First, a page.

Coronary artery calcifications (CAC) are frequently observed in patients referred for coronary CT angiography (CTA). Calcification volume (in mm3) can accurately be assessed during catheterization by optical coherence tomography (OCT). The aim of the present study was to investigate the accuracy of CTA-derived assessment of calcification volume as compared with OCT. 66 calcified plaques (32 vessels) from 31 patients undergoing OCT-guided PCI with coronary CT acquired as a standard of care were included. Coronary CT and OCT images were matched using fiduciary points. Calcified plaques were reconstructed in three dimensions to calculate calcium volume. A Passing–Bablok regression analysis and the Bland–Altman method were used to assess the agreement between imaging modalities. Twenty-seven left anterior descending arteries and 5 right coronary arteries were analyzed. Median calcium volume by CTA and OCT were 18.23 mm3 [IQR 8.09, 36.48] and 10.03 mm3 [IQR 3.6, 22.88] respectively; the Passing–Bablok analysis showed a proportional without a systematic difference (Coefficient A 0.08, 95% CI − 1.37 to 1.21, Coefficient B 1.61, 95% CI 1.45 to 1.84) and the mean difference was 9.69 mm3 (LOA − 10.2 to 29.6 mm3). No differences were observed for minimal lumen area (Coefficient A 0.07, 95% CI − 0.46 to 0.15, Coefficient B 0.85, 95% CI 0.64 to 1.2). CTA volumetric calcium evaluation overestimates calcium volume by 60% compared to OCT. This may allow for an appropriate interpretation of calcific burden in the non-invasive setting. Even in presence of calcific plaques, a good agreement in the MLA assessment was found. Coronary CT may emerge as a tool to quantify calcium burden for invasive procedural planning.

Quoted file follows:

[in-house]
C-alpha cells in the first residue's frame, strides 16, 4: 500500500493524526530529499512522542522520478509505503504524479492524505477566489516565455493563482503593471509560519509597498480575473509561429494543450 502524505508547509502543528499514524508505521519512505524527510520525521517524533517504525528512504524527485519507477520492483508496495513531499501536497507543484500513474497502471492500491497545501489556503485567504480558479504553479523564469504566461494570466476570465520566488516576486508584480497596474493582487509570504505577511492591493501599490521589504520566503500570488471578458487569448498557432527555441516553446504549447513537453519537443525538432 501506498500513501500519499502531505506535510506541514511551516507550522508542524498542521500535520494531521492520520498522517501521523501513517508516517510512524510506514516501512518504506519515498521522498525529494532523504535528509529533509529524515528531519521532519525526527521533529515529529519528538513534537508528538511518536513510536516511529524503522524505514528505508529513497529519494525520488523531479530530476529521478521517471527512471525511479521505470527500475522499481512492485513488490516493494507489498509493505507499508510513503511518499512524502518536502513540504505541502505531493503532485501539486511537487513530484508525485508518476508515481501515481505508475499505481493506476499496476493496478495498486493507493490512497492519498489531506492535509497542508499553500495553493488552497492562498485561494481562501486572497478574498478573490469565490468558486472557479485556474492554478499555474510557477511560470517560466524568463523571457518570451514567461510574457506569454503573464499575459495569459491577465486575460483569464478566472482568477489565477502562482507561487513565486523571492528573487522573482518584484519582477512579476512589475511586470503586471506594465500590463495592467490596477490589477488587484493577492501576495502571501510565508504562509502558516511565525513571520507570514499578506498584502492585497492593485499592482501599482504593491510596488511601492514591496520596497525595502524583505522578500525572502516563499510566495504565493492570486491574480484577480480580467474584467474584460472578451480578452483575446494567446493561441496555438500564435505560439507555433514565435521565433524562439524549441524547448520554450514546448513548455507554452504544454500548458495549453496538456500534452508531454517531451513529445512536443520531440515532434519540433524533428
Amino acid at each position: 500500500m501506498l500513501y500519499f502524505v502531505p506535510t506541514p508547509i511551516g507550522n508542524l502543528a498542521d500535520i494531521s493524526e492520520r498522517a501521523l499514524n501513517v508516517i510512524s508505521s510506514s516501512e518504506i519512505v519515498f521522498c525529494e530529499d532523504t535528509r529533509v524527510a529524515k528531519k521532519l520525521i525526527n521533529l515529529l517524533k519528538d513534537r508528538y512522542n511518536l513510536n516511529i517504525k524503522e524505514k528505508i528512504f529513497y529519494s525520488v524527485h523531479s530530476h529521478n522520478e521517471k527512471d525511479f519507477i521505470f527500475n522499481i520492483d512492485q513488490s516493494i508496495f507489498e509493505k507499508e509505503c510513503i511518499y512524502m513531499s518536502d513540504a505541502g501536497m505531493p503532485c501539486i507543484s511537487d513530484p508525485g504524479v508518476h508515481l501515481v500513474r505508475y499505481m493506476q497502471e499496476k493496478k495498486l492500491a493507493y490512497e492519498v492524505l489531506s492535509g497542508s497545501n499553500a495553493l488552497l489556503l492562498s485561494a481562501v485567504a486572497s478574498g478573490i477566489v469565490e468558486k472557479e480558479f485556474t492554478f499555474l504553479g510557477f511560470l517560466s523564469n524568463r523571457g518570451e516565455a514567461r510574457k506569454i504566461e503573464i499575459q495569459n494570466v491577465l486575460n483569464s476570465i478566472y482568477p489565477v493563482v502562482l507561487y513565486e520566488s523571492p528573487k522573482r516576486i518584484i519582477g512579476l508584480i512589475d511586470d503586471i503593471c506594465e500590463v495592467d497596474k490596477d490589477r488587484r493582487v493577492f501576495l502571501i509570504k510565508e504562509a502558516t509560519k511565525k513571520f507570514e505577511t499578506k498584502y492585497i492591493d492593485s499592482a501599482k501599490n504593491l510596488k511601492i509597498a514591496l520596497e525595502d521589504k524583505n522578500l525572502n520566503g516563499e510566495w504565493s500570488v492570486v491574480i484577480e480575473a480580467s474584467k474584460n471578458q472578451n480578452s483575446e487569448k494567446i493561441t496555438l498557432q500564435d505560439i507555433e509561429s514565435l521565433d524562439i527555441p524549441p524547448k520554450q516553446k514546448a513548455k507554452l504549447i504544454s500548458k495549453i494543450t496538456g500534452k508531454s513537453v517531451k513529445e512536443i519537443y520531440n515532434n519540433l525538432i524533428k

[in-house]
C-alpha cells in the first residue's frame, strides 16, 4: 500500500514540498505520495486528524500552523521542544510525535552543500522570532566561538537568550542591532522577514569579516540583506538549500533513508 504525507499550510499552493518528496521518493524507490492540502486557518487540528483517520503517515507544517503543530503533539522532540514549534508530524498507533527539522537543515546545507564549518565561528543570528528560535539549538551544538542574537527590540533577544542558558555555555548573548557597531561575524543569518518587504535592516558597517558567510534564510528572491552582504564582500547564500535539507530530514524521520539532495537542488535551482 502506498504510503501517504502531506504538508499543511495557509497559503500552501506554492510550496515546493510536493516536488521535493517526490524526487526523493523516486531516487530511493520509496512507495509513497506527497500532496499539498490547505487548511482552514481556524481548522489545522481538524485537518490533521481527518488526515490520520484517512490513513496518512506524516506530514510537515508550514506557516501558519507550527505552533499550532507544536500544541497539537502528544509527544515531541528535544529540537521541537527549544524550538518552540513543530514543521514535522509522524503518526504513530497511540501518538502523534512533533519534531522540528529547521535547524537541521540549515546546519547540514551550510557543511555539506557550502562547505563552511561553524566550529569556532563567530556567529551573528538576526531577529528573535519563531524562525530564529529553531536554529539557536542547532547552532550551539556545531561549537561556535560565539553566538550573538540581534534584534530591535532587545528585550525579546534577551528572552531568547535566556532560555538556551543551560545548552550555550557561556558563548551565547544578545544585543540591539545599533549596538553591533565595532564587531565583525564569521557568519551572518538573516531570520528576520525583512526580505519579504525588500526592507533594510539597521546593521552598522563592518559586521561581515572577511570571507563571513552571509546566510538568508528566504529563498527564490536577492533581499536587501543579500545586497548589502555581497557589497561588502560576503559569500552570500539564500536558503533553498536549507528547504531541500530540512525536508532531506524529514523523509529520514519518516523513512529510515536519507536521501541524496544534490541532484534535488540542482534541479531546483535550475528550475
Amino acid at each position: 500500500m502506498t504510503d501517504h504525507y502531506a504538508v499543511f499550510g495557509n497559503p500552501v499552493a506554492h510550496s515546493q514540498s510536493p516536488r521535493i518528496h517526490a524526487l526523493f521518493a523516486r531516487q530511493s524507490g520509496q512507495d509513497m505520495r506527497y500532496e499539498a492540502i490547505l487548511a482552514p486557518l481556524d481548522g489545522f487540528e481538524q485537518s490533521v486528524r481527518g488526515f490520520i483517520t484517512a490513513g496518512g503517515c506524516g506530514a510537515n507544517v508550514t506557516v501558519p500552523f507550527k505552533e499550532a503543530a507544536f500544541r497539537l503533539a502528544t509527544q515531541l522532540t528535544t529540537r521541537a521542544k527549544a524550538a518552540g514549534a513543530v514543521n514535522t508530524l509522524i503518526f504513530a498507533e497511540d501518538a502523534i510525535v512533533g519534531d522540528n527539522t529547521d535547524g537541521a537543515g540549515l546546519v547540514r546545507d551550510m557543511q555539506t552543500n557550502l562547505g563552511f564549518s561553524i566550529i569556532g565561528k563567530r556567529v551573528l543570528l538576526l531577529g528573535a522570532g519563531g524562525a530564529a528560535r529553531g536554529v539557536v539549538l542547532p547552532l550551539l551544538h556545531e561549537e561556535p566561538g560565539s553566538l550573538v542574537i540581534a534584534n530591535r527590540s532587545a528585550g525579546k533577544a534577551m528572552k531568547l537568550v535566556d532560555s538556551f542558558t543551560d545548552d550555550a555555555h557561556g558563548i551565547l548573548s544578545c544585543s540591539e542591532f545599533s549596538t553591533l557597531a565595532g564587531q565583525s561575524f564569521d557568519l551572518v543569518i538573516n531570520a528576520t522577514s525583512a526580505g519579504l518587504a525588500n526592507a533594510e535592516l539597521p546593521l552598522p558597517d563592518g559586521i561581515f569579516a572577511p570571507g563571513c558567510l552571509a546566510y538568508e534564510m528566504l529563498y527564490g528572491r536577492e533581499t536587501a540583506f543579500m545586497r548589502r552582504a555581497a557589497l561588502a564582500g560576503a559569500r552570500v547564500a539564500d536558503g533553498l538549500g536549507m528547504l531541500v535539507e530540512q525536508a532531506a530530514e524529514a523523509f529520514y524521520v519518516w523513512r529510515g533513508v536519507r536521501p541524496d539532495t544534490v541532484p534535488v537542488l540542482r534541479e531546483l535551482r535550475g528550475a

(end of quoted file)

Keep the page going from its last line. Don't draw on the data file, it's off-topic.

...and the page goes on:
- Coronary CT
ASJC Scopus subject areas
- Radiology Nuclear Medicine and imaging
- Cardiology and Cardiovascular Medicine